to ask Assistant Surgeon Leonard Wood to relieve him from duty. At one point Lawton
reportedly demanded that Gatewood continue in his mission, regardless of his deteriorating
medical condition. Fortunately, Dr. Wood intervened and persuaded Lawton to permit
Gatewood to rest for 24 hours before moving on.
The Geronimo Campaign was brought to a successful conclusion without firing a shot,
when Lt. Gatewood and his small scouting party remained well ahead of Lawton’s column and
skillfully tracked the elusive Apaches, while avoiding a confrontation with Mexican troops who
were also hunting Geronimo and his followers. After spending several arduous weeks on the
trail, Lt. Gatewood and his scouting party met Lt. Wilder in the town of Fronteras, Mexico and
picked up some valuable intelligence information on the whereabouts of the Apaches. Three
days later, on August 24, 1886, Lt. Gatewood and his small scouting party displayed a flour sack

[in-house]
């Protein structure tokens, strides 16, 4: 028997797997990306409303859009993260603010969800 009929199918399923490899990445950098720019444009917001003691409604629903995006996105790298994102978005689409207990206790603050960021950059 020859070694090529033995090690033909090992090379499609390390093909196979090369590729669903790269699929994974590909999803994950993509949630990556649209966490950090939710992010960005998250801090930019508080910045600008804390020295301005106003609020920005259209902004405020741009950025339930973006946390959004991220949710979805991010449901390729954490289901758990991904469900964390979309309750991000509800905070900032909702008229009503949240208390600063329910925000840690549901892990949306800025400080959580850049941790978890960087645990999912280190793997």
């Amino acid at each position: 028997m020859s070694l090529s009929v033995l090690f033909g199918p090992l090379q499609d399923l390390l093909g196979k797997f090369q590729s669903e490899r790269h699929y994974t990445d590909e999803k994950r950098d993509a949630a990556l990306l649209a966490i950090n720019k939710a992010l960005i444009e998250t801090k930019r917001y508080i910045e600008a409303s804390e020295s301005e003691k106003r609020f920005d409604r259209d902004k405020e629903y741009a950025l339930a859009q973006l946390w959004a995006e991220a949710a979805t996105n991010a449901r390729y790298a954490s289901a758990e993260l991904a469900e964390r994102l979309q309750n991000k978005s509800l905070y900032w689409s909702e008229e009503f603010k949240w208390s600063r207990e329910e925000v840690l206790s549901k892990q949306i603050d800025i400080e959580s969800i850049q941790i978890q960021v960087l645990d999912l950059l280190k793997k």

on a stick to signal their peaceful intentions, when they arrived in the vicinity where the Apaches
With Captain Lawton’s patrol well out of sight, Lt. Gatewood and his men were clearly
outnumbered and out gunned, when they arrived at the bend in the Bavispe River, near the
location in the Torres Mountains, where the Apaches were camped. At great personal risk,
Kateah and Martine approached the Chiricahua camp to inform Geronimo and his followers, that
the U.S. Army was closing in on their position and that Lt. Gatewood was nearby and wanted to
meet. After a few tense moments, Kateah and Martine were able to discuss the matter with
Geronimo and arrange a meeting with Gatewood. While Kateah remained with Geronimo and
the others, Martine returned to Gatewood to relay an invitation to enter the Apache camp.
Early on the next morning on August 25, 1886, Lt. Gatewood prepared to meet the
Apaches and deliver the terms of surrender. Because he was very familiar with Indian protocol,
Lt. Gatewood collected all the tobacco he could find (15 pounds) and entered the conference site
along the Bavispe River, not knowing what to expect. After laying his weapons down,
Gatewood and Geronimo exchanged a few pleasantries before getting down to business.
While delivering the terms of surrender, Lt. Gatewood played his trump card when he